Work is slow these days. I mean, sloooooooow. It’s been like this for the past couple of years, but it’s getting even worse. Time will tell if our recent move to much smaller headquarters was worth it, but expenses are a lot cheaper for now. It takes shorter to clean as well. :D
So it’s a good thing I have yarn and needles at hand between customers! Even when I have no project sheet in my bag, I just have to leaf through this…
… and off I go. That is, until someone walks in and I immediately drop my knitting.
I could have used a steamier image for this post, but I’ve bravely chosen not to get more traffic
Courtesy of the Knithacker Twitter account, here’s an article about the results of a new study on how knitting burns more calories than sex.
I will make sure to bring up this story whenever people will accuse me of being a couch potato.
To be or not to be used in a knitting project?
Yesterday evening I found myself leafing through the fall issue of Knitscene, and when I say leafing through, I mean scrolling down the pages of a pdf file – digital format user here. One of the patterns that caught my eye was a sweater with an owl on it. ‘Cutest thing ever’ was my first thought, followed by ‘that’s a lot of plain stockinette’.
Maybe it’s because I’ve recently purchased Barbara Walker’s seminal Treasury Of Knitting Patterns stitch dictionary. Or maybe it’s the desire to challenge myself to follow more complex designs. But lately – shock horror – I’ve started losing the will to plain knitting. You know, when you stumble upon the point in the pattern that goes ‘knit in the round for ten inches’. I’m perfectly aware that this may be just a phase and one day I might feel the need to create nothing other than tubes. As I’m typing this I’m wearing my NaKniSweMo ’12 in-the-round stockinette sweater, and there’s a one-piece Toulouse pullover on the needles that’s beginning to feel heavy on my hands.
A little over a year ago I was heavily into lace. I stopped when I couldn’t make it past the first section of Jared Flood’s stunning Rock Island shawl. I’m feeling rather more confident in my knitting abilities now. There’s a tiny little voice in my head telling me to go for it once more. Should I listen to it? I guess I already know the answer to this…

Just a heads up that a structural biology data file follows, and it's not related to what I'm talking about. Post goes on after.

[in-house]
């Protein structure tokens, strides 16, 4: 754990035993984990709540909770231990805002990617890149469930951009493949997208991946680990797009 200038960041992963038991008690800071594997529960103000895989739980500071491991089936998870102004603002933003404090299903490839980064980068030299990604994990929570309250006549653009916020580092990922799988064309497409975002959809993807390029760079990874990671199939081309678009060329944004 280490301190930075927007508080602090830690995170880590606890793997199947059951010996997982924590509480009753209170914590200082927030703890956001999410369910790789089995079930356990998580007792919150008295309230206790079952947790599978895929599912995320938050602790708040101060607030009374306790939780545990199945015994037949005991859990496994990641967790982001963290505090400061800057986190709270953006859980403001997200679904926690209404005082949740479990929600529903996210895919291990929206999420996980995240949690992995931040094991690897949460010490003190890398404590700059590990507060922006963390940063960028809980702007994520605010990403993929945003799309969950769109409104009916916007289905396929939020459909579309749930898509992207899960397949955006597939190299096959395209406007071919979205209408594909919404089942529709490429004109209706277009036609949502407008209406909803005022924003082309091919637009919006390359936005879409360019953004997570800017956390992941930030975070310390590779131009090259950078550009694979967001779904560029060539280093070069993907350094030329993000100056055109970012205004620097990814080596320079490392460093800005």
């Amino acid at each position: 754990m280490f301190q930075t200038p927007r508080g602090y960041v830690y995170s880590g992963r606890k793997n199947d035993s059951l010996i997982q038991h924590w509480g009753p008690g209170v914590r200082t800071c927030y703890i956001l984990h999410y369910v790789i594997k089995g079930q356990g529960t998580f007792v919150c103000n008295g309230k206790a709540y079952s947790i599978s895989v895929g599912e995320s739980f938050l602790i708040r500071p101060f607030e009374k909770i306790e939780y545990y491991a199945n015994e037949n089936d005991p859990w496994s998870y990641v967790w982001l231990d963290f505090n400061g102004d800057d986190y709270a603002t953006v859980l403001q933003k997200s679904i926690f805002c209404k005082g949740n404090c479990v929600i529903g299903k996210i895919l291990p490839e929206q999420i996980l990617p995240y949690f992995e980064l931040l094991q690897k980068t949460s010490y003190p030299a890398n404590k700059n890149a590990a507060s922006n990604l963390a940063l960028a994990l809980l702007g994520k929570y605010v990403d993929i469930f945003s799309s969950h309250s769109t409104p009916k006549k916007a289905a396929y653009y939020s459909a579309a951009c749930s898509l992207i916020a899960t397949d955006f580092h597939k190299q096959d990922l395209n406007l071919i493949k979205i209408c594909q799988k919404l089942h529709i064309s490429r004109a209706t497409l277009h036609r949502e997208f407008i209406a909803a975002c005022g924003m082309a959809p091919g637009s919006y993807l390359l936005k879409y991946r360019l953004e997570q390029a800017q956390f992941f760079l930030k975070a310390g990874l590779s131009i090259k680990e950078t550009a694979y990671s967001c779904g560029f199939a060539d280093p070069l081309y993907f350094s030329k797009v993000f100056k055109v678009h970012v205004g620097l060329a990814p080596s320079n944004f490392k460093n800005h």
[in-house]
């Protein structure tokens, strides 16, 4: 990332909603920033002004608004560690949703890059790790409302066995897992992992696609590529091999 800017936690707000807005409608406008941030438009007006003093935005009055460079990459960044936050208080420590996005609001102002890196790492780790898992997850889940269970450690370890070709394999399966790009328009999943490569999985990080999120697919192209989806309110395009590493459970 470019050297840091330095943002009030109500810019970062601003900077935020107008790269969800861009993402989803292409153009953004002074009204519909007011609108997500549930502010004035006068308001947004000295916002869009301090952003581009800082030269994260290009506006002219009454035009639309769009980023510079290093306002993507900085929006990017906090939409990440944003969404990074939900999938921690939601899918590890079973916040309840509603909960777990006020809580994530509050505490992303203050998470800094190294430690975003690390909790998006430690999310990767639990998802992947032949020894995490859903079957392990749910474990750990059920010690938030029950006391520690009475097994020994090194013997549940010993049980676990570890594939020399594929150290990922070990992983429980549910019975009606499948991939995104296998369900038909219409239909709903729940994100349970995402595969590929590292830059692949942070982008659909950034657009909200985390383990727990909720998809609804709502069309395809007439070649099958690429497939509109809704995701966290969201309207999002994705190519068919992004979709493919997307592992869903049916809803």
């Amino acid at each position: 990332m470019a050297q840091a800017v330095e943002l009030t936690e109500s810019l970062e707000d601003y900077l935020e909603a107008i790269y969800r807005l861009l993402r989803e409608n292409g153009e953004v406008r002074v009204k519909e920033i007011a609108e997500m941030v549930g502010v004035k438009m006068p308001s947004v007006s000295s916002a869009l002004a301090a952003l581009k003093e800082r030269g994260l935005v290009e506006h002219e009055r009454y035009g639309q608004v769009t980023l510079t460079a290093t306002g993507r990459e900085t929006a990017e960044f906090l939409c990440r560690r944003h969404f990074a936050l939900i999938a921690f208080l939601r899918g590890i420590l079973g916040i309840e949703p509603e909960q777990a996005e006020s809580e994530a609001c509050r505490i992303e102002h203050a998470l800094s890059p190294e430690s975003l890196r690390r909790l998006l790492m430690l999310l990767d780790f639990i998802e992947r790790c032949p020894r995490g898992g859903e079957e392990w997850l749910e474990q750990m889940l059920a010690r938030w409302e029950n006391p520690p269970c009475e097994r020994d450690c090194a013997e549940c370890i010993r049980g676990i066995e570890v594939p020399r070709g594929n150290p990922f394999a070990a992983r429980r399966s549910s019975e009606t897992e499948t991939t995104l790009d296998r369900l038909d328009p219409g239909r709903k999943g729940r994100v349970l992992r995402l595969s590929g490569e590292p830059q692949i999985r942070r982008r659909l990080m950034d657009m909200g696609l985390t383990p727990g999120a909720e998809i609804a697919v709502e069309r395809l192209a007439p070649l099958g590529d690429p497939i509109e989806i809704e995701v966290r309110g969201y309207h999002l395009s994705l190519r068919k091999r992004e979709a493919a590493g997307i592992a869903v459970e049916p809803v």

Remember when I used a balloon to model my headwear? Well, I met someone new. Ladies and gentlemen, I give you… the Head.
Here she is modeling my version of the always-popular Saroyan. I thought this pattern had enough plain stockinette to display variegated yarns such as the one I used, Manos Del Uruguay’s Silk Blend. Other than stockinette, there’s a lovely leaf pattern on the side, which I’m afraid might not work that well with VERY variegated yarns. Oh, the dilemma. It looks even prettier on the wrong side. Variegated yarn – unpredictable is the middle name.
I worked this on 6mm needles and got carried away with the decreases when I figured out I was running out of yarn. The pattern has tips on calculating when it’s the right time to decrease to the final section of the scarf, but I wasn’t home when I was finishing this and didn’t have a scale at hand. Otherwise I wouldn’t have done k3togs instead of k2togs.
Of course I could have just undone the ‘rushed’ bit, but I’m that lazy.
PS: slight url name change up there. It’s much, much shorter.
Hello, my name’s Francesca and I’m a new Knitscene convert.
And the reason?
Somebody please stop me from casting on all these. Help.